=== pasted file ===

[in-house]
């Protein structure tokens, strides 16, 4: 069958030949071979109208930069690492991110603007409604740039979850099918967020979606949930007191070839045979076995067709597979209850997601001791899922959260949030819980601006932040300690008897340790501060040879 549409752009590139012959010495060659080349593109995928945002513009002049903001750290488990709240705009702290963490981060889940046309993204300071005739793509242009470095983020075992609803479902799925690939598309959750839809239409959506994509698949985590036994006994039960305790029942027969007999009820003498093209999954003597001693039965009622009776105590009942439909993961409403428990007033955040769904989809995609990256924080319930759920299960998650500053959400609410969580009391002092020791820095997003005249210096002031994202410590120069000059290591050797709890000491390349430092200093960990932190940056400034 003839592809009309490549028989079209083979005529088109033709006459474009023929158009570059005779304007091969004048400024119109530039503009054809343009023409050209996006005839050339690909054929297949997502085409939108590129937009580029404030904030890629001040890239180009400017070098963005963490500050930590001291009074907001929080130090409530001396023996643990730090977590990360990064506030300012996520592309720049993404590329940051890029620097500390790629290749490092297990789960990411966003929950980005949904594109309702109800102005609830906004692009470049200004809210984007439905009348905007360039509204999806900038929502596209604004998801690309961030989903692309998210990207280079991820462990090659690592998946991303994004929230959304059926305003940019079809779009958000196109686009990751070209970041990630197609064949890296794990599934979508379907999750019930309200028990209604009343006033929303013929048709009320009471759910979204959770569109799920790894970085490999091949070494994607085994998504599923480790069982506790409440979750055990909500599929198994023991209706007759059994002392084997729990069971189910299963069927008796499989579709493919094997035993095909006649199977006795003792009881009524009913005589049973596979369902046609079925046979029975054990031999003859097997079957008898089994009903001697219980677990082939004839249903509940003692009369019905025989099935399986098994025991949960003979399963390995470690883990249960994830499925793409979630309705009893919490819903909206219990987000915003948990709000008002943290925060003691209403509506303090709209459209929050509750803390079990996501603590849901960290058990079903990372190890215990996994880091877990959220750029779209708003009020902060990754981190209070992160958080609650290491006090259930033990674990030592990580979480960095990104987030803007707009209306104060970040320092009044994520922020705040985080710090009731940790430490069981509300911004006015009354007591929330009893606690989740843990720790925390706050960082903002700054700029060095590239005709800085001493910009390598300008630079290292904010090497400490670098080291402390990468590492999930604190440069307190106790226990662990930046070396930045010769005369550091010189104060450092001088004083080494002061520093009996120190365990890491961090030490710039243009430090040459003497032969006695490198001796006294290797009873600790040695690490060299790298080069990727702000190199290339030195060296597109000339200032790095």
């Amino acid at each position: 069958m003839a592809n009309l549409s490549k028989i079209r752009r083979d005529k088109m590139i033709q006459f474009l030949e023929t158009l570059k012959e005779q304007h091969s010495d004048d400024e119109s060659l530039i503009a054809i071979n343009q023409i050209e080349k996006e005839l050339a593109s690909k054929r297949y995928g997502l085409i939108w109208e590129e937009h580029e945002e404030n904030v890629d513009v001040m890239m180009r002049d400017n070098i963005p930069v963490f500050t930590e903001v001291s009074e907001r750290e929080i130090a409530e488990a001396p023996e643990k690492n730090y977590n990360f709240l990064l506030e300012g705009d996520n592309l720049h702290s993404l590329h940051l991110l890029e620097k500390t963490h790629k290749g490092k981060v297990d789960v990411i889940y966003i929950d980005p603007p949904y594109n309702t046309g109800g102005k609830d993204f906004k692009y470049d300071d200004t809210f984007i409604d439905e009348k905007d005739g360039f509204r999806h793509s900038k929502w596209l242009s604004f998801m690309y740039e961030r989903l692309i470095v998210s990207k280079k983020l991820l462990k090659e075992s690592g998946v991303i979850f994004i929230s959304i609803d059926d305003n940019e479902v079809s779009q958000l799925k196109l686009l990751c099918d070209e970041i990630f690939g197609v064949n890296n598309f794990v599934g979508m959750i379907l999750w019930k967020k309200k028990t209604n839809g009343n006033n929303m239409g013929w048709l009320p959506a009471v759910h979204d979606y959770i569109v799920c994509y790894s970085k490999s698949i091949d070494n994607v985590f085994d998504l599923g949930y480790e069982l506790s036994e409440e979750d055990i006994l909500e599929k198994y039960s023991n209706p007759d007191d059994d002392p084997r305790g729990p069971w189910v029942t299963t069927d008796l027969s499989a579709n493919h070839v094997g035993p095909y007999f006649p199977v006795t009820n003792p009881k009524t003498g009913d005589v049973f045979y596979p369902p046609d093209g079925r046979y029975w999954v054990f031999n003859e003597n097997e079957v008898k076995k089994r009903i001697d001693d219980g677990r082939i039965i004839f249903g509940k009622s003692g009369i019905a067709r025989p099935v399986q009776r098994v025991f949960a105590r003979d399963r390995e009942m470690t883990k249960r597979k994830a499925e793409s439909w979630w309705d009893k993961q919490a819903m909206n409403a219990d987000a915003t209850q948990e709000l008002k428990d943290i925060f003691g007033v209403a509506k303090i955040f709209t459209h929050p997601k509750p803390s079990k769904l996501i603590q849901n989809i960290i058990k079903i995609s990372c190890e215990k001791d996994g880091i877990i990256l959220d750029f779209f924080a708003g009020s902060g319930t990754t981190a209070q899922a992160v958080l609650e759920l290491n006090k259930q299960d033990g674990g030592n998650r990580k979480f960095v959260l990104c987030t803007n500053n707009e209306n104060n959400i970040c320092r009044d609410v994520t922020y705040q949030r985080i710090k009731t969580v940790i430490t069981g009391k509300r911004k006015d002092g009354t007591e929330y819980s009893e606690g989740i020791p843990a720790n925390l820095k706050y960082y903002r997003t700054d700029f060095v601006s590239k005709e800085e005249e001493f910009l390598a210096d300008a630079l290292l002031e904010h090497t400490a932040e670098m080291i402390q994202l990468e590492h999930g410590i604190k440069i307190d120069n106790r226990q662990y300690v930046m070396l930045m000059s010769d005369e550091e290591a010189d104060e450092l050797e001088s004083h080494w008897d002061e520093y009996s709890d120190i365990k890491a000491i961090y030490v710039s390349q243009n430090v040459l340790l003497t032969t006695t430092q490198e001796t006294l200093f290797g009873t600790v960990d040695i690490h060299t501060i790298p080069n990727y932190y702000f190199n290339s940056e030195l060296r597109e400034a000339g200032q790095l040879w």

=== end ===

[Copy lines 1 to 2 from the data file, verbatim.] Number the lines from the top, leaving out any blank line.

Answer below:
[in-house]
């Protein structure tokens, strides 16, 4: 069958030949071979109208930069690492991110603007409604740039979850099918967020979606949930007191070839045979076995067709597979209850997601001791899922959260949030819980601006932040300690008897340790501060040879 549409752009590139012959010495060659080349593109995928945002513009002049903001750290488990709240705009702290963490981060889940046309993204300071005739793509242009470095983020075992609803479902799925690939598309959750839809239409959506994509698949985590036994006994039960305790029942027969007999009820003498093209999954003597001693039965009622009776105590009942439909993961409403428990007033955040769904989809995609990256924080319930759920299960998650500053959400609410969580009391002092020791820095997003005249210096002031994202410590120069000059290591050797709890000491390349430092200093960990932190940056400034 003839592809009309490549028989079209083979005529088109033709006459474009023929158009570059005779304007091969004048400024119109530039503009054809343009023409050209996006005839050339690909054929297949997502085409939108590129937009580029404030904030890629001040890239180009400017070098963005963490500050930590001291009074907001929080130090409530001396023996643990730090977590990360990064506030300012996520592309720049993404590329940051890029620097500390790629290749490092297990789960990411966003929950980005949904594109309702109800102005609830906004692009470049200004809210984007439905009348905007360039509204999806900038929502596209604004998801690309961030989903692309998210990207280079991820462990090659690592998946991303994004929230959304059926305003940019079809779009958000196109686009990751070209970041990630197609064949890296794990599934979508379907999750019930309200028990209604009343006033929303013929048709009320009471759910979204959770569109799920790894970085490999091949070494994607085994998504599923480790069982506790409440979750055990909500599929198994023991209706007759059994002392084997729990069971189910299963069927008796499989579709493919094997035993095909006649199977006795003792009881009524009913005589049973596979369902046609079925046979029975054990031999003859097997079957008898089994009903001697219980677990082939004839249903509940003692009369019905025989099935399986098994025991949960003979399963390995470690883990249960994830499925793409979630309705009893919490819903909206219990987000915003948990709000008002943290925060003691209403509506303090709209459209929050509750803390079990996501603590849901960290058990079903990372190890215990996994880091877990959220750029779209708003009020902060990754981190209070992160958080609650290491006090259930033990674990030592990580979480960095990104987030803007707009209306104060970040320092009044994520922020705040985080710090009731940790430490069981509300911004006015009354007591929330009893606690989740843990720790925390706050960082903002700054700029060095590239005709800085001493910009390598300008630079290292904010090497400490670098080291402390990468590492999930604190440069307190106790226990662990930046070396930045010769005369550091010189104060450092001088004083080494002061520093009996120190365990890491961090030490710039243009430090040459003497032969006695490198001796006294290797009873600790040695690490060299790298080069990727702000190199290339030195060296597109000339200032790095």